How To Catch a Mouse: Our Biggest & Most Helpful Posts
It’s mouse season, and two friends have found critter droppings in their kitchen since New Year’s, throwing them into a tizzy. I’ve been through this before, and it drove me crazy how difficult they are to catch. They have patterns that you can expect, and then they break them.
A number of years ago (when I recorded the videos below), I finally DID catch the mouse in our home, but it took days and lots of patience. And in the end, it was a gory glue trap mess that worked, but it made me feel awful. Read through, learn a ton and let us know what works for you.
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Join Maxwell as he tries to catch a mouse. Episode Three:
Top Mouse Catching Posts
- This post is particularly good about explaining the importance of cleaning up after and how to prevent mice. There’s also info on disease and a great mouse-catching tip from SunnyBlue1 in the comments:
“Unfortunately, I have a LOT of experience in catching mice. Standard wooden mouse traps work best. Bait with peanut butter, or even better, a little square of raw bacon firmly stuck on the prong. The more aromatic the bait, the better it works. And who can resist bacon?
Slide the trap inside a brown paper bag down to the end. The brown paper bags that slip over wine bottles are the very best, but any smaller bag is good. You want the mouse to be a little confined if possible. You could use an empty cereal box. The mouse likes getting “into” something. But a wine bottle bag is great.
In a perfect world, the mouse will take the bait on the first try. It is wasteful, but I have on occasion just folded up the bag—-mouse, trap, and all—-and tossed the whole thing into the dumpster. On other times I have squealed and cried and removed the little carcass with gloved hands, and recycled the trap. Depends on how many mice I suspect there are, and my budget.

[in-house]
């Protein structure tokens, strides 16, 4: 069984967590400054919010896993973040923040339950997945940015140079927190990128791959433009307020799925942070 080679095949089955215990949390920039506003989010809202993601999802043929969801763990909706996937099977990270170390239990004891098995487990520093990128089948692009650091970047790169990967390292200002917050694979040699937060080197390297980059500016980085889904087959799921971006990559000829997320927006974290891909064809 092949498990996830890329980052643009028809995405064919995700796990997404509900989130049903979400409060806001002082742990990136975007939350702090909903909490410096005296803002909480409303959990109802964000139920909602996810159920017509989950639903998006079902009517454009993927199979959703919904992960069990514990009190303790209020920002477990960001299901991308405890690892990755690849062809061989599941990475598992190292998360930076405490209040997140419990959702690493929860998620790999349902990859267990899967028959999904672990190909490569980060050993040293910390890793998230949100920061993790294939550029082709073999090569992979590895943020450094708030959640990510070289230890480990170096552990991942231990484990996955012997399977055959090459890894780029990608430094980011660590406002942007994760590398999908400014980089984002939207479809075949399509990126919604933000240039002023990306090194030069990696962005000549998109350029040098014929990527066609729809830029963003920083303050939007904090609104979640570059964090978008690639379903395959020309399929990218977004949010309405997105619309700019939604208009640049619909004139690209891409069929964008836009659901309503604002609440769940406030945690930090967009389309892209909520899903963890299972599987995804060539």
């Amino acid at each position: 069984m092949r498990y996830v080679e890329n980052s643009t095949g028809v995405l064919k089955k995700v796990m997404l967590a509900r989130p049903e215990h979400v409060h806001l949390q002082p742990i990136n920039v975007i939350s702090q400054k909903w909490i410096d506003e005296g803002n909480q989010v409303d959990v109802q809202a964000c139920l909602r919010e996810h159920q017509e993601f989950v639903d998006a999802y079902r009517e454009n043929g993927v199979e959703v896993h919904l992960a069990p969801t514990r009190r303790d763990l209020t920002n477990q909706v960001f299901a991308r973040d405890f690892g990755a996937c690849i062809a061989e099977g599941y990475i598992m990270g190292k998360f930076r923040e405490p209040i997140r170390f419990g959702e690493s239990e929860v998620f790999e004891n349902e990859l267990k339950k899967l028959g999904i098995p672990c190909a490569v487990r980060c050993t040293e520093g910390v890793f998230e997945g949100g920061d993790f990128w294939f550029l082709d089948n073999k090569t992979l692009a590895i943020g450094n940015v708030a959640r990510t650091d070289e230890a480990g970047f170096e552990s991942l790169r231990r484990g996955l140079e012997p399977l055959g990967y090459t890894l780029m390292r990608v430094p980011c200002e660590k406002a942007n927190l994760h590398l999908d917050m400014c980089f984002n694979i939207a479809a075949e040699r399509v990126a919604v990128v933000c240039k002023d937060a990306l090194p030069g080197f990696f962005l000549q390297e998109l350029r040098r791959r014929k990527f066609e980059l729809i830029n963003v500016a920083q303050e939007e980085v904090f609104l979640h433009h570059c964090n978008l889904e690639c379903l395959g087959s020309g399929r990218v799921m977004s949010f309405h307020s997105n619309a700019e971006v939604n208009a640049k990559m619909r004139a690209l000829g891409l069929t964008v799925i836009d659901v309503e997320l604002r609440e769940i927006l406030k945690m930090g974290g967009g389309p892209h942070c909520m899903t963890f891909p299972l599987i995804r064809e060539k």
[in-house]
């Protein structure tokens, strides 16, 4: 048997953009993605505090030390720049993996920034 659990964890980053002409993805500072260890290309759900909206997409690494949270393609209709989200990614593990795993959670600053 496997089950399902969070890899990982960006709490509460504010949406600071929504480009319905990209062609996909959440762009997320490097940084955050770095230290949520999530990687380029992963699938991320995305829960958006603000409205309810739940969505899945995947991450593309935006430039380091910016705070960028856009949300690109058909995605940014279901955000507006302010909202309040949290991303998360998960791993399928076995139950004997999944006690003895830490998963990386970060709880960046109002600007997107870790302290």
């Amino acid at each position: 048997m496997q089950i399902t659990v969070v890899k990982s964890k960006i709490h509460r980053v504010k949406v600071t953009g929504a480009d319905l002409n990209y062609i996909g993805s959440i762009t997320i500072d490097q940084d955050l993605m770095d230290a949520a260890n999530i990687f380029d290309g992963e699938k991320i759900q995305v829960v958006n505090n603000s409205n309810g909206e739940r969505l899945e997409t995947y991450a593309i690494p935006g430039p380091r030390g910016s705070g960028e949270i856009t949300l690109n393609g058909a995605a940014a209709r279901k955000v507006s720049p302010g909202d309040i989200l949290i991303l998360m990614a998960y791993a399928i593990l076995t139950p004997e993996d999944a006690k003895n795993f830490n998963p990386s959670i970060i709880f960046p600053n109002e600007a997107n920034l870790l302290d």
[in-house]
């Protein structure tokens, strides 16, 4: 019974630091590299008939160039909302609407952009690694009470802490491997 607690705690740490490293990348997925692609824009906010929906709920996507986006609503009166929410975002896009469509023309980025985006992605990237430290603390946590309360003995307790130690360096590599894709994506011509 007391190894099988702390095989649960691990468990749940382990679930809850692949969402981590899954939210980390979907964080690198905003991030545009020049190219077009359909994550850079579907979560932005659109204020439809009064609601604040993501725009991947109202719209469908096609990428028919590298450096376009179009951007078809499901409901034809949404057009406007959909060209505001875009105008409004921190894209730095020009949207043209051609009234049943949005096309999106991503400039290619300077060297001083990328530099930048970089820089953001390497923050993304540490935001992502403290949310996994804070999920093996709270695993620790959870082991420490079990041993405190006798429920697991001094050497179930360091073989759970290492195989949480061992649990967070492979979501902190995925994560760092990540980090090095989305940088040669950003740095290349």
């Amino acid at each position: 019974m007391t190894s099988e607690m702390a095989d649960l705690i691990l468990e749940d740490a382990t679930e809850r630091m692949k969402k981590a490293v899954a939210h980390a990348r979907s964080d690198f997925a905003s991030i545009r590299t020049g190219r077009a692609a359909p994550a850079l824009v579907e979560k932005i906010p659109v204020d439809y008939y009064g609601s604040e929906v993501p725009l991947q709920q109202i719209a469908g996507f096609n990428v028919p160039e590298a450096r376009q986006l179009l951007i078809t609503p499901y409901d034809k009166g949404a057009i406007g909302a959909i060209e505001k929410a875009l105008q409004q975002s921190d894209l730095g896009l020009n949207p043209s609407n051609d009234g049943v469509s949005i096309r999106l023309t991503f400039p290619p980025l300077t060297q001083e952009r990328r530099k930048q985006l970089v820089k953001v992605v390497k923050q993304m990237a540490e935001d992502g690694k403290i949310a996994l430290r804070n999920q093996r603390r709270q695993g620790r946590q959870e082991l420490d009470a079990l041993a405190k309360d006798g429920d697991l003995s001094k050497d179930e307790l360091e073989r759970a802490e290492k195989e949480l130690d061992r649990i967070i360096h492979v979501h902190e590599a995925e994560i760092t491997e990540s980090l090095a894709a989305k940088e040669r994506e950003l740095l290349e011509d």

The great thing about the bag (or box) is that the murder scene is contained and you don’t have a second mess to clean up along with the first.
Place the bag on the floor, nestled under the edge of the cabinets.. The mouse will do the rest.”
Humane Mouse Catching
How To Humanely Get Rid of Mice?
- On the utility of ultrasonic repellers and steel wool. They work well but only for a while, so you need to fill the holes while they work, and you’re golden.
- A great breakdown of five things to do along with a DIY humane mouse trap.
- This DIY does the trick with a 2-liter soda bottle and a bunch of other household items.
Mouse Clean Up
- A particularly good how-to to solve this problem after an infestation. Mice, by the way, pee in order to mark their territory and navigate through it.
A Mouse In The House: As a Guest!
- Editor Gregory Han helps out Sinbad, the mouse that’s been caught by the neighbor’s cat, Inga, and keeps him alive for days.
The Mouse Warrior Series
- This was the question that kicked it off, and it was my own as I was facing two mice suddenly living in our home with the prospect that there was a family.
The Mouse Hunter: Foiled Again
- My first video in which I try to stay up all night and videotape the catching of the mice.
The Mouse Hunter: Escalation
- Night two doesn’t catch anything either, but we learned a lot along the way.
The Mouse Hunter: The Word On The Street
- We eventually caught the two mice with glue traps – yuck – but this was our last video in which we asked a bunch of folks what they did. They are all correct.